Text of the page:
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Document Max. Freq Min. Freq
Alfred Roman, The military operations of General Beauregard in the war between the states, 1861 to 1865 273 19 Browse Search
Harper's Encyclopedia of United States History (ed. Benson Lossing) 181 13 Browse Search
William Tecumseh Sherman, Memoirs of General William T. Sherman . 136 4 Browse Search
Benson J. Lossing, Pictorial Field Book of the Civil War. Volume 3. 108 0 Browse Search
Southern Historical Society Papers, Volume 7. (ed. Reverend J. William Jones) 106 2 Browse Search
Jefferson Davis, The Rise and Fall of the Confederate Government 71 5 Browse Search
Southern Historical Society Papers, Volume 10. (ed. Reverend J. William Jones) 57 5 Browse Search
Southern Historical Society Papers, Volume 8. (ed. Reverend J. William Jones) 56 2 Browse Search
Horace Greeley, The American Conflict: A History of the Great Rebellion in the United States of America, 1860-65: its Causes, Incidents, and Results: Intended to exhibit especially its moral and political phases with the drift and progress of American opinion respecting human slavery from 1776 to the close of the War for the Union. Volume II. 54 4 Browse Search
The Photographic History of The Civil War: in ten volumes, Thousands of Scenes Photographed 1861-65, with Text by many Special Authorities, Volume 3: The Decisive Battles. (ed. Francis Trevelyan Miller) 49 1 Browse Search
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Browsing named entities in The Daily Dispatch: July 8, 1864., [Electronic resource]. You can also browse the collection for Columbia (South Carolina, United States) or search for Columbia (South Carolina, United States) in all documents.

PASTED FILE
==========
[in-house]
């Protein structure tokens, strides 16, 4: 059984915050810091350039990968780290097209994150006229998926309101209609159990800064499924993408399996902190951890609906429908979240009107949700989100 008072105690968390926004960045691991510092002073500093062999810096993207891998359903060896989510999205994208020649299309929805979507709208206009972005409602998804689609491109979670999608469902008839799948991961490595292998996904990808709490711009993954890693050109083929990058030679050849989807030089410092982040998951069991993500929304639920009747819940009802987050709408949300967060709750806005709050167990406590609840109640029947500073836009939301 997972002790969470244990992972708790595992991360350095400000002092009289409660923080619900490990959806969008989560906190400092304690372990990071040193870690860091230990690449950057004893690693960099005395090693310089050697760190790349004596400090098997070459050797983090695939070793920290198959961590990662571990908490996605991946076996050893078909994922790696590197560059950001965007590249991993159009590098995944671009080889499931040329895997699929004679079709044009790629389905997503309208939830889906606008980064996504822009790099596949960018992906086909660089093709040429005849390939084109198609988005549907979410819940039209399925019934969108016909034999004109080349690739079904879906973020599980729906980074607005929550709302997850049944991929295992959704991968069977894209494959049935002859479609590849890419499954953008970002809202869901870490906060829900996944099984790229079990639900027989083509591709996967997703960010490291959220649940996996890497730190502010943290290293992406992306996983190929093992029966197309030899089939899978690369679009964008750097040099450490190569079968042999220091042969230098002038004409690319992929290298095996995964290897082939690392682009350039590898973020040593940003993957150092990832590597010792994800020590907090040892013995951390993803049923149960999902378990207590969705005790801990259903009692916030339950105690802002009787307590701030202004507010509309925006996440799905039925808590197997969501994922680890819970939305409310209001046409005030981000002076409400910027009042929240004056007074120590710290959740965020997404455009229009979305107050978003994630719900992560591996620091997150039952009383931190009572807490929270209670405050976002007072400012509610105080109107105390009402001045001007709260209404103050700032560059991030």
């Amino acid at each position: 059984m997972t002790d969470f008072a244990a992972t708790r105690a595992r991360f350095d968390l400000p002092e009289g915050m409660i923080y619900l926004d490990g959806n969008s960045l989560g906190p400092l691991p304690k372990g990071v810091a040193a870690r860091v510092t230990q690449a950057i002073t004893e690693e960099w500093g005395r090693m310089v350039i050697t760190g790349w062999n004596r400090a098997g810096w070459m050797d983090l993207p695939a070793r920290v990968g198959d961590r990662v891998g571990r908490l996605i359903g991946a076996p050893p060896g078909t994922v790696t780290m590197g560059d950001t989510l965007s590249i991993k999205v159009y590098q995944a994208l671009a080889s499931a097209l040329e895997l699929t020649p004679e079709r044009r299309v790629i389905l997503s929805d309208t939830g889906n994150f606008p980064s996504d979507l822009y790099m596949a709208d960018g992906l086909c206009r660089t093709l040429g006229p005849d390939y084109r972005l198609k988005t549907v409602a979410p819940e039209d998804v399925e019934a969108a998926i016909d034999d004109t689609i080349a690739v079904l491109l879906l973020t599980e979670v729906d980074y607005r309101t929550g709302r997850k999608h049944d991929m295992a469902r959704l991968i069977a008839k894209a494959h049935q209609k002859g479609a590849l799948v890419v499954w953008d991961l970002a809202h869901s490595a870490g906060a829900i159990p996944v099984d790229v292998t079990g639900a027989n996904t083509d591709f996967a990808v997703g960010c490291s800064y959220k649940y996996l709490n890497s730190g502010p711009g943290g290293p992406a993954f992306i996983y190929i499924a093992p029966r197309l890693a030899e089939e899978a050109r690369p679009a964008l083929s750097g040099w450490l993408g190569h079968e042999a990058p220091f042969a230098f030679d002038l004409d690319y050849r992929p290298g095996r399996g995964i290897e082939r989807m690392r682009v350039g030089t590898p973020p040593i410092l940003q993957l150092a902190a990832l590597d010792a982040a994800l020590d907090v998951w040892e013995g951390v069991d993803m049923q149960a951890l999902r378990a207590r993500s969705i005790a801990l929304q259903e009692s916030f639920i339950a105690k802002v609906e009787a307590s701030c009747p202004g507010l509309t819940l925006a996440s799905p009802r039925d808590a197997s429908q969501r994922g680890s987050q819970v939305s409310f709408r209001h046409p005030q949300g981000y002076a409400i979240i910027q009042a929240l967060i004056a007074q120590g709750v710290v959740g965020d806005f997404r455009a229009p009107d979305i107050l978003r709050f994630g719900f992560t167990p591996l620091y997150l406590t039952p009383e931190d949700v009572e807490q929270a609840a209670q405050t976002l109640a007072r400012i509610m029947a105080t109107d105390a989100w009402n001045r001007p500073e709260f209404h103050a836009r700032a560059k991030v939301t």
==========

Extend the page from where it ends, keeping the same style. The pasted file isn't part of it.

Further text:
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hmond, which he could not have had, if Gen. Grant had not crossed over to the southside of the James river. If these measures prove successful, it is not too much to say that they will absolutely prevent the capture of Richmond at this time. They are measures directed against Gen. Hunter, towards the defence of Lynchburg, and towards the defence and preservation, and the continued availability of three lines of railroad running from Richmond — namely, the one to Danville and Columbia, in South Carolina, (which, by way of Burkesville, is the most direct route to Lynchburg;) the one to Lynchburg by the circuitous route of Gordonsville and Charlottesville, and the short line to Petersburg. It is very evident that the measures directed against Gen. Bunter have already involved the troops under that officer, as well as, those under Pope and Crooks, in great peril; that it is entirely beyond their power to engage in offensive operations, and that if they succeed in getting back to Wi